Fibrotic Lung Disease

The Pulmonary Fibrosis Research group at the University of Michigan utilizes bench-to-bedside approaches to better understand the diagnosis, pathogenesis and treatment of lung fibrosis. Although most of this work focuses on parenchymal fibrosis, exemplified by idiopathic pulmonary fibrosis (IPF) and collagen vascular disease-associated lung fibrosis, substantial overlap exists with airway fibrosis, as exemplified by lung transplant-associated bronchiolitis obliterans. Ours is a highly collaborative and interactive group. Abundant opportunities for training in both laboratory and patient-oriented research are available.

Clinical areas of expertise involve multi-disciplinary diagnosis of IPF using state of the art imaging, pathology and physiology measurements, classification and differentiation of IPF from other interstitial lung diseases, natural history of IPF progression and identification of biomarkers for disease progression. The University of Michigan Division of Pulmonary and Critical Care Medicine houses a Destination Program to evaluate such disorders. This includes a multidisciplinary group of clinicians to provide expedited, state of the art evaluations and provide therapeutic options for patients with fibrosing pulmonary disorders. The University of Michigan is a leader in clinical trials exploring new therapies for IPF patients and an integral part of the IPFnet clinical trial consortium which has actively recruited and participated in writing committees for multiple, sentinel studies, including Ace-IPF (warfarin as therapy), STEP-IPF (sildenafil as therapy) and PANTHER-IPF.

Basic Science Research Interests

Researchers at the University of Michigan are interested in numerous pathogenic processes pertinent to fibrosis. 

We utilize animal models and isolated cells from normal or fibrotic lung to address issues such as the following:

  • Epithelial cell-fibroblast interactions in the lung - Investigators are trying to understand how soluble factors and cell-cell contact mediate communication between epithelial cells and fibroblasts and to understand how epithelial cell damage modulates these intracellular cues.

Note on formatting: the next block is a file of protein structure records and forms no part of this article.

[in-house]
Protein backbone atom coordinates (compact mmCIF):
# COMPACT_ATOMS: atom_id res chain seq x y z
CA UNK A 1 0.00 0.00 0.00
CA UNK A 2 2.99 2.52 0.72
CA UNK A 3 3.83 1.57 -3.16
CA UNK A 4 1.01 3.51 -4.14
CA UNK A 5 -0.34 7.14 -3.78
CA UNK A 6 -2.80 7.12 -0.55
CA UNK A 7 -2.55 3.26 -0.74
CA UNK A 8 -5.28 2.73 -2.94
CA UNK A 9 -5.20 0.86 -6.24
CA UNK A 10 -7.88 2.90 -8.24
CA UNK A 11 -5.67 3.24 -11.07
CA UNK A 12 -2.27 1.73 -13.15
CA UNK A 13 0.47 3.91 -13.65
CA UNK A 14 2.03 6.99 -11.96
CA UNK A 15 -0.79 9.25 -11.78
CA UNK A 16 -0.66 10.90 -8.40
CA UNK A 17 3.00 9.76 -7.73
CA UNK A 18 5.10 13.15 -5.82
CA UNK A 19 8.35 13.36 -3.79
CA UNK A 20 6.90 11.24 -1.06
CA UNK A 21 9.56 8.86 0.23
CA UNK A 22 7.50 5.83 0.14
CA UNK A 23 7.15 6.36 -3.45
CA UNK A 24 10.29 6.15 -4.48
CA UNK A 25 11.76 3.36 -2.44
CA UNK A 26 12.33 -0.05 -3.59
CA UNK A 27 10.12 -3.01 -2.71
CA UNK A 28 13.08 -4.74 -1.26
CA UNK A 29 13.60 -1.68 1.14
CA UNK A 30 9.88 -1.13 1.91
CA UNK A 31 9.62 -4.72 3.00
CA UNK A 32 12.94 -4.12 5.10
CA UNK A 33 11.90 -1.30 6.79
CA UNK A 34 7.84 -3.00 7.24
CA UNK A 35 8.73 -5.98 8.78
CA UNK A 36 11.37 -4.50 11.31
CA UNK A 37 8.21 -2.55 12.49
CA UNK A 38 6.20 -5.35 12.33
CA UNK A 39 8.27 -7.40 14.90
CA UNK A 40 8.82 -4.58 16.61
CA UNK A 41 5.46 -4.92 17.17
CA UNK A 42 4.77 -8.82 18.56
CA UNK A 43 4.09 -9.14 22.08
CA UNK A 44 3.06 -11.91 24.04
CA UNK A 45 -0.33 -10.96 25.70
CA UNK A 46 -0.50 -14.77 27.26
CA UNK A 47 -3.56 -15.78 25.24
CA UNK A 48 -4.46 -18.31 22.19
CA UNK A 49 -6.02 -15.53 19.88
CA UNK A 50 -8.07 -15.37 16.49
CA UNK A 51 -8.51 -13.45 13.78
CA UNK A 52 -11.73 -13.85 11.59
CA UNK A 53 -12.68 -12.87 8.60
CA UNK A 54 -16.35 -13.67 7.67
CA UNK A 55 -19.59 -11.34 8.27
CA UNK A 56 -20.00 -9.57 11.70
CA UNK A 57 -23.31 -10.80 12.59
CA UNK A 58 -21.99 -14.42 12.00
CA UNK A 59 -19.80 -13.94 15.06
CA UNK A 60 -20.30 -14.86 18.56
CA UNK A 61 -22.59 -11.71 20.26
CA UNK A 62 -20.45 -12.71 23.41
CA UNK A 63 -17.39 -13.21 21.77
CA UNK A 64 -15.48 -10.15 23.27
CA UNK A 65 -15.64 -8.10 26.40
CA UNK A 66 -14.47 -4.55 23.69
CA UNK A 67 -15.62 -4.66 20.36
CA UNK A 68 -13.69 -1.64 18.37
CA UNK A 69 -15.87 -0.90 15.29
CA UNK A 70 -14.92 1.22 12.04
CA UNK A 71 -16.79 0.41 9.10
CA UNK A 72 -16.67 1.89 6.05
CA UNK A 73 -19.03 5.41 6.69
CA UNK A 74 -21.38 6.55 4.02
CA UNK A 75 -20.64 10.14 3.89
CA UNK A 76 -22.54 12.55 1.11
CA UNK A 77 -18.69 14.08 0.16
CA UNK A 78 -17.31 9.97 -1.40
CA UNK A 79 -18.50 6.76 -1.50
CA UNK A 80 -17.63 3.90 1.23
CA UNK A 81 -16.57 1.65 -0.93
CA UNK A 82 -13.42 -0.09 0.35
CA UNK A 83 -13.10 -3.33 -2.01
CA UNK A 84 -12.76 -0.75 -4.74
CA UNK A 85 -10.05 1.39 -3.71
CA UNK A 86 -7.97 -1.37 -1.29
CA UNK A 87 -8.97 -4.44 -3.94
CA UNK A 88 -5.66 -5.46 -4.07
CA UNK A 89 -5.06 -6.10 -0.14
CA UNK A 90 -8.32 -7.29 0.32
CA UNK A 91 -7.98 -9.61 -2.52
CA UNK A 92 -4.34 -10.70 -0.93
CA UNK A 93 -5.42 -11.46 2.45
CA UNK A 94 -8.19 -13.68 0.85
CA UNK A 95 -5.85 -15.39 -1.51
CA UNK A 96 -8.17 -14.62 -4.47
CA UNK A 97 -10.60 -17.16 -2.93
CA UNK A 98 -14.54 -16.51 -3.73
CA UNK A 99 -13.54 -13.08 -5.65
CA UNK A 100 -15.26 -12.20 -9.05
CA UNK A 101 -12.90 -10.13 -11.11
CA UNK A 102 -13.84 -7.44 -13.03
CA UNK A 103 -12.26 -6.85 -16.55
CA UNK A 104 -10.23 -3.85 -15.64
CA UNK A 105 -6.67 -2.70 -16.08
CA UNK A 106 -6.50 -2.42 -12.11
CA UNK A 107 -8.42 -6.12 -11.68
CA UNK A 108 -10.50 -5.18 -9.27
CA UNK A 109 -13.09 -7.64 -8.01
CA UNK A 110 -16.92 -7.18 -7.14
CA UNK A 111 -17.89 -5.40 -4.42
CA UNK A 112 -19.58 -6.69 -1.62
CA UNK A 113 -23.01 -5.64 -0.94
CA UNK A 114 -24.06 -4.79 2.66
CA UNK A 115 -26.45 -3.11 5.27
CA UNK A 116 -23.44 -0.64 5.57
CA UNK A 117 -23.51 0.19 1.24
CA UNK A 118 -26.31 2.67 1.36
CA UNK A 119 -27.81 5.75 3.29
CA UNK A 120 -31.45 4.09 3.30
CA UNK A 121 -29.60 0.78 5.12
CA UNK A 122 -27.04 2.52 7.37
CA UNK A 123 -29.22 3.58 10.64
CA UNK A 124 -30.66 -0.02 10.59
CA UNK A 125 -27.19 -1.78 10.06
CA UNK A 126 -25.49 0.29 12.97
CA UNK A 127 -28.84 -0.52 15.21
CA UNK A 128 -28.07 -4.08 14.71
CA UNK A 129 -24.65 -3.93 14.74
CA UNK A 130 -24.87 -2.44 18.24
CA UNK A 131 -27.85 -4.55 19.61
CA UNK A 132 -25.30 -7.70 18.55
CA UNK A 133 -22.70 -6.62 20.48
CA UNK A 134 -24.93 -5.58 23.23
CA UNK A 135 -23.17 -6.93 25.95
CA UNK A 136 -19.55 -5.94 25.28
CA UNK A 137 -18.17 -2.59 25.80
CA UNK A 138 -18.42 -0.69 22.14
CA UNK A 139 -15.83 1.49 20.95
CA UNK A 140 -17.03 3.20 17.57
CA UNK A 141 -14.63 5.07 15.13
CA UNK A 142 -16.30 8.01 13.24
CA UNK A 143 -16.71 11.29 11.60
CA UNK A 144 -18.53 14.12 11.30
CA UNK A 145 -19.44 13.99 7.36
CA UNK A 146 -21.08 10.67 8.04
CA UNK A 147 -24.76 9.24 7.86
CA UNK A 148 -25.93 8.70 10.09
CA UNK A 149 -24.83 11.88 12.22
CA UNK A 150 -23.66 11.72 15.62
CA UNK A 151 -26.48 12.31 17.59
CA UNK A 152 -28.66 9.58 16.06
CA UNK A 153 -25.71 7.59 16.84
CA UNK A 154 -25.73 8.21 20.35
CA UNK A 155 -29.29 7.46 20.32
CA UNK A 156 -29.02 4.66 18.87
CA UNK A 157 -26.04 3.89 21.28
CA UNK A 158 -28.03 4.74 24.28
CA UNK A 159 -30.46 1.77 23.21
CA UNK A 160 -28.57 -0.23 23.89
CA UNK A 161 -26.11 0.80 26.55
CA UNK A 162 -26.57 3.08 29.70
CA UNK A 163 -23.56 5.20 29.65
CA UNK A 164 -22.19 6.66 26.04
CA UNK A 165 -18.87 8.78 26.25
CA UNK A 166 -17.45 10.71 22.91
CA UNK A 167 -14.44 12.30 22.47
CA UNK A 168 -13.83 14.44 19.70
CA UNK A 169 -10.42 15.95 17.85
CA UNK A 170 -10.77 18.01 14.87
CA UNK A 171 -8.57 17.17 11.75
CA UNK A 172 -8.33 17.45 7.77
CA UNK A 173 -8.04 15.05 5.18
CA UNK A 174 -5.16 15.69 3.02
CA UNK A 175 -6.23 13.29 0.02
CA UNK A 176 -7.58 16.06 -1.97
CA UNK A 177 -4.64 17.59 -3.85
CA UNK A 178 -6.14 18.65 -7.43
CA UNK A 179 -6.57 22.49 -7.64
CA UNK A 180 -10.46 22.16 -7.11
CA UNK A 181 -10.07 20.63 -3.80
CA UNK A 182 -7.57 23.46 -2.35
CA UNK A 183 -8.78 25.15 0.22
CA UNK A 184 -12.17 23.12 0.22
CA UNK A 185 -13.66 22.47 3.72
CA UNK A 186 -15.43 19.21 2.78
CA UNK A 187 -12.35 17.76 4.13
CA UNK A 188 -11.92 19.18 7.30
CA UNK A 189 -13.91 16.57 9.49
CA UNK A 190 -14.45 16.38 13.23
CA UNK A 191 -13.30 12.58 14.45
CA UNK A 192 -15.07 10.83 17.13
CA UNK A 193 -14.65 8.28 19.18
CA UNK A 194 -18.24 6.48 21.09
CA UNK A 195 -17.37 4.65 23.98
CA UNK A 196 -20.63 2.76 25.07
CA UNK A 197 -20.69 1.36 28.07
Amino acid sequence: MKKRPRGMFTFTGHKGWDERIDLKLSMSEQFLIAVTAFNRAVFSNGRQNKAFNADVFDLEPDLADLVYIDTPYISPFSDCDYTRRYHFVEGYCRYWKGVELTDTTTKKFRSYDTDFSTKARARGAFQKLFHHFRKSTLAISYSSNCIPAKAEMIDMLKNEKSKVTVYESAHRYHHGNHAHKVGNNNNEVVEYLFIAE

• Mechanisms of fibroblast accumulation and activation - Investigators are studying soluble mediators and aberrant signaling pathways that influence fibroblast recruitment, proliferation, activation, and survival. Epigenetic determinants of fibroblast behavior are under investigation. The extracellular matrix itself is also being explored as a determinant of fibroblast activation.
  • Regulation of extracellular matrix synthesis - There is a major effort to understand the composition of fibrotic matrix in IPF and how that differs from normal lung. Investigators are also trying to understand the pathways responsible for the overexuberant production of extracellular matrix proteins, how alterations in the components of the extracellular matrix can influence cell behavior, and how the stiffness of the extracellular matrix perpetuates fibrotic changes.
  • Origin of fibroblasts within the lung - Lung fibroblasts might arise from resident mesenchymal cells, epithelial to mesenchymal transition, or circulating mesenchymal precursors. Unique genetically modified animals are being used to track the contribution of these cell types to the formation of the extracellular matrix in fibrotic lungs.
  • Infections as initiators or co-factors to augment disease progression - Investigators are working to understand how common viral infections may predispose the lung to the initiation of fibrosis and also to understand how viral infections may cause disease exacerbation. There are also ongoing studies looking at common bacterial infections as co-factors in the disease progression.
  • Anti-fibrotic roles of prostanoid and plasminogen activation pathways - Research at the University of Michigan over the past 15 years has pioneered the recognition that a) biosynthesis of prostaglandin E2 as well as activation of plasminogen to plasmin are both anti-fibrotic, and that b) both pathways are dysregulated in pulmonary fibrosis. Current work seeks to further elucidate their anti-fibrotic mechanisms and the cross-talk between them, and to develop potential therapies designed to restore their homeostatic functions as a means of ameliorating fibrosis.

Translational Research Interests

The University of Michigan is committed to correlating our basic science observations with clinical observations and outcomes to better understand the biological and clinical heterogeneity of this disease. Emerging evidence suggests that there are multiple molecular causes of disease and its progression, and thus a personalized approach to treatment is needed for each patient. To this end, major efforts are ongoing to identify biomarkers which might inform our understanding of which patients manifest progressive disease, which molecular defects are present in particular patients, and which molecular alterations may be most amenable to therapeutic targeting.